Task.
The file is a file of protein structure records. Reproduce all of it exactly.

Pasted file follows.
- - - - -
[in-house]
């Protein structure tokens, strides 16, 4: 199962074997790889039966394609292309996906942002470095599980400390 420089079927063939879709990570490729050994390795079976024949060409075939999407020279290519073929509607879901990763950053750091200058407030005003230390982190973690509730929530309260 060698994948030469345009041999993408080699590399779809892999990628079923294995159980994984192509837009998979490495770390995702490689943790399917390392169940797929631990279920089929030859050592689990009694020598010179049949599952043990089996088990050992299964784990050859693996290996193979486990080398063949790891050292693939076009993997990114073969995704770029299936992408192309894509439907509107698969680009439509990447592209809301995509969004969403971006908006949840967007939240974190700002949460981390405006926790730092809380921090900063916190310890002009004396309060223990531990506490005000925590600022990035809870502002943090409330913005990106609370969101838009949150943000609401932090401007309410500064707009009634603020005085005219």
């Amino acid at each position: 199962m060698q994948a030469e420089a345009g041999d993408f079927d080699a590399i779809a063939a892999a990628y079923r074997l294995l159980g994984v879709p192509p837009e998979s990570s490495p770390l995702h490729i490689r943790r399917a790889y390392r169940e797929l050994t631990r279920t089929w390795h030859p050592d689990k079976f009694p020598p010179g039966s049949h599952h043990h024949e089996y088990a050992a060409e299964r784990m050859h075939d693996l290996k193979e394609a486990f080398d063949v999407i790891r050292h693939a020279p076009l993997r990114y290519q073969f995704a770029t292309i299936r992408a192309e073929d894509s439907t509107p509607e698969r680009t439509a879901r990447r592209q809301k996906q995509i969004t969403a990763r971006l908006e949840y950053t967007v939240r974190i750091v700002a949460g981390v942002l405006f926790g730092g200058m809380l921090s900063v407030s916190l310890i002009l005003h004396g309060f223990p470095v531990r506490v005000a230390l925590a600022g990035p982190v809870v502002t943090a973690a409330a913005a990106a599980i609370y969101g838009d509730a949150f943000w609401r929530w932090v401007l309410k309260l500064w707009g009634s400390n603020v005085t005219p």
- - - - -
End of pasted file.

[in-house]
């Protein structure tokens, strides 16, 4: 199962074997790889039966394609292309996906942002470095599980400390 420089079927063939879709990570490729050994390795079976024949060409075939999407020279290519073929509607879901990763950053750091200058407030005003230390982190973690509730929530309260 060698994948030469345009041999993408080699590399779809892999990628079923294995159980994984192509837009998979490495770390995702490689943790399917390392169940797929631990279920089929030859050592689990009694020598010179049949599952043990089996088990050992299964784990050859693996290996193979486990080398063949790891050292693939076009993997990114073969995704770029299936992408192309894509439907509107698969680009439509990447592209809301995509969004969403971006908006949840967007939240974190700002949460981390405006926790730092809380921090900063916190310890002009004396309060223990531990506490005000925590600022990035809870502002943090409330913005990106609370969101838009949150943000609401932090401007309410500064707009009634603020005085005219």
């Amino acid at each position: 199962m060698q994948a030469e420089a345009g041999d993408f079927d080699a590399i779809a063939a892999a990628y079923r074997l294995l159980g994984v879709p192509p837009e998979s990570s490495p770390l995702h490729i490689r943790r399917a790889y390392r169940e797929l050994t631990r279920t089929w390795h030859p050592d689990k079976f009694p020598p010179g039966s049949h599952h043990h024949e089996y088990a050992a060409e299964r784990m050859h075939d693996l290996k193979e394609a486990f080398d063949v999407i790891r050292h693939a020279p076009l993997r990114y290519q073969f995704a770029t292309i299936r992408a192309e073929d894509s439907t509107p509607e698969r680009t439509a879901r990447r592209q809301k996906q995509i969004t969403a990763r971006l908006e949840y950053t967007v939240r974190i750091v700002a949460g981390v942002l405006f926790g730092g200058m809380l921090s900063v407030s916190l310890i002009l005003h004396g309060f223990p470095v531990r506490v005000a230390l925590a600022g990035p982190v809870v502002t943090a973690a409330a913005a990106a599980i609370y969101g838009d509730a949150f943000w609401r929530w932090v401007l309410k309260l500064w707009g009634s400390n603020v005085t005219p």